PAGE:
At the time of that Easter, I have to be honest that I was slightly envious of Portsmouth. Everyone connected with Town was desperate for promotion and there was a feeling that not everything was financially smelling of roses in the club’s garden. Of course, the fans were never really told about how close their club was to insolvency. You scoured the local press, TV and radio for any little nugget of information. Sometimes in desperation, you resorted to hearing the pub bore and hanging on his every word. You believed everything that the friendly old sage was saying when he told you that he ‘knew some one who knew the barber of one of the directors’ who let slip that your star striker was going to be the next player to be shown the door.

The slow drip of players off to other clubs was particularly depressing for a Town fan that was desperate for the club to recover and return to the Premier League. You also noted that these particular transfer fees were way below what would have been expected if your beloved club had not been in such a desperate state to shift these players off their wage books. After another failed play off campaign ended at the hands of West Ham, summer 2005 saw a fire sale of the key players that managed to secure a top six position for Ipswich despite the confusion behind the scenes.

That sale provoked me to write my first ever words about my beloved club out of a sense of misery and frustration. My mood was never helped by what I thought to be pious comments from the club personnel who told me to accept the financial realities associated with the club. I have lost count of how many times I was told that ‘hard choices are needed,’ when I thought that I had never caused those choices to be made in the first place. I have the same opinion about the current national economic crisis but I will not mix football and wider national politics because that relationship will always get messy.

People would argue that my fellow fans and myself never complained when the big wage players were signed during the start of the decade. We did not ‘complain’ but we had always hoped and expected that those people who sipped the fizz in the boardroom always had some realistic idea about where the club would progress on and off the pitch. Ipswich Town Football Club was not Suffolk’s version of Ebbsfleet United where all the fans seem to have a seat in the boardroom.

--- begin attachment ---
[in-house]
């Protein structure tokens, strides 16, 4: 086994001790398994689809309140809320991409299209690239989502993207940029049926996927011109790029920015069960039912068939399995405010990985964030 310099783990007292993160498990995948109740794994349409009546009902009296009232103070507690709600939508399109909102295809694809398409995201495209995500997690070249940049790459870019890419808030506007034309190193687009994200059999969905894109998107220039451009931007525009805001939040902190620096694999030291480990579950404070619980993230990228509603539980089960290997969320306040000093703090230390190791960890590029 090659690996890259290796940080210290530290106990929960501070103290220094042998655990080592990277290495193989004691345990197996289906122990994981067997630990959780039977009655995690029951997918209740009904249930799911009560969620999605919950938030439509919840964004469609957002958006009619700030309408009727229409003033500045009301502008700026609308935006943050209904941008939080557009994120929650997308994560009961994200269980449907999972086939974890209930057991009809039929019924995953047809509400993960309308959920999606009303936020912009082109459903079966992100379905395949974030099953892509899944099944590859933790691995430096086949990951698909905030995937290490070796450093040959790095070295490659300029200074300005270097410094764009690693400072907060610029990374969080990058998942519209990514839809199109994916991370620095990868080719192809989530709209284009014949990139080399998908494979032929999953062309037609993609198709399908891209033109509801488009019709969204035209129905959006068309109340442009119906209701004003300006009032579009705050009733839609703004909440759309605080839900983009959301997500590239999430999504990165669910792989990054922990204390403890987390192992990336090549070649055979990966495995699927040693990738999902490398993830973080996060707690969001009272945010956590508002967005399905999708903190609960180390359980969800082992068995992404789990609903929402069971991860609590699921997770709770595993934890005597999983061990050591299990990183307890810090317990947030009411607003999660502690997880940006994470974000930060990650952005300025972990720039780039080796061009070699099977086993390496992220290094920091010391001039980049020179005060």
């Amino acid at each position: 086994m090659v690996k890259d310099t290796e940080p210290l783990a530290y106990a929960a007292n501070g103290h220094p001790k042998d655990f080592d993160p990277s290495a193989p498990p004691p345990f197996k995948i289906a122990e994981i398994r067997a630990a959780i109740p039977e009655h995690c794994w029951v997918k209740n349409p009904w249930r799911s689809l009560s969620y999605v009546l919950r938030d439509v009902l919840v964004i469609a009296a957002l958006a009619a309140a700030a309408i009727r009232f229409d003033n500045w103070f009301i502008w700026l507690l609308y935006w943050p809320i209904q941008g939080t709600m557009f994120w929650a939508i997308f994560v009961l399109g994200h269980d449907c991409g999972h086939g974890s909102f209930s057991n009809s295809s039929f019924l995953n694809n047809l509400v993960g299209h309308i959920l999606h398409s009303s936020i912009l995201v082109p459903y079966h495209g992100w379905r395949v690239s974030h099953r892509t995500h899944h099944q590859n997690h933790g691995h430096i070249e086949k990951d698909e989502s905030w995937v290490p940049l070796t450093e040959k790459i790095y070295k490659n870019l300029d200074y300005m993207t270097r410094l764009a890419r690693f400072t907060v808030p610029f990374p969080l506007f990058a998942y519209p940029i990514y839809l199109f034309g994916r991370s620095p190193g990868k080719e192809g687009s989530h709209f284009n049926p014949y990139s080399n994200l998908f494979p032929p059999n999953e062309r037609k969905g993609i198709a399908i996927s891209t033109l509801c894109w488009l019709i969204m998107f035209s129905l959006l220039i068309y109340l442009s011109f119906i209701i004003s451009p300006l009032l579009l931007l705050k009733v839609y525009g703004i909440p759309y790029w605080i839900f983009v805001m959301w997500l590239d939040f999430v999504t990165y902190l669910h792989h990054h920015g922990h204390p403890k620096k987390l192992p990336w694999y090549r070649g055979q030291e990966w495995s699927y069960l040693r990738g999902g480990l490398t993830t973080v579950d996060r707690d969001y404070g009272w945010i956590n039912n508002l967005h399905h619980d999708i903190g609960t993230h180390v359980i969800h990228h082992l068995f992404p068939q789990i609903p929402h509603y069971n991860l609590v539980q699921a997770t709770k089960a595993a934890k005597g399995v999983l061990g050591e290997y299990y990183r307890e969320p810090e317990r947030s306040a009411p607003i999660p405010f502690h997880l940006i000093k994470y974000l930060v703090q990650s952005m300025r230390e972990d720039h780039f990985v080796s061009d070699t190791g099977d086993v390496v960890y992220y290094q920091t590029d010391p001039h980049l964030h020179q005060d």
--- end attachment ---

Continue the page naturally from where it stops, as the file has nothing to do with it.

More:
I will not try to argue whose fault it is that Portsmouth face high noon on the first day of March 2010. What I do know is that the Pompey faithful around Fratton Park who are caught in the middle between the various fighting factions, and the seemingly never-ending stream of owners. They are also coping with a regular barrage of comments from other clubs that their club should not be treated as a special case in terms of Premier League finances.

The whole mess is certainly not ‘pay back’ time for the Portsmouth fans that enjoyed their FA Cup moment in the sun less than two years ago, and it is difficult to know how this episode will be concluded. However, I know that this episode is not just an issue for Fratton Park, Portsmouth or the greater Hampshire. The fate of Portsmouth Football Club will bring back a series of uncomfortable memories for a number of fans across the UK, which will be a dramatic contrast to the riches, hype and boasting that defines the excess of the Champions League.


The Spirit of Crouchy

Writing about web page http://www.thisisanfield.com/2010/02/23/book-review-peter-crouch-walking-tall/

I’ve always needed a book to pass the time on the daily bus journey. I have also needed something to take myself away and block out my mind on train trips when my carriage is bouncing to the sound of people’s mobile phone chats, passengers are rowing about their seat reservations, or heading for the loo as the train passes every signal box.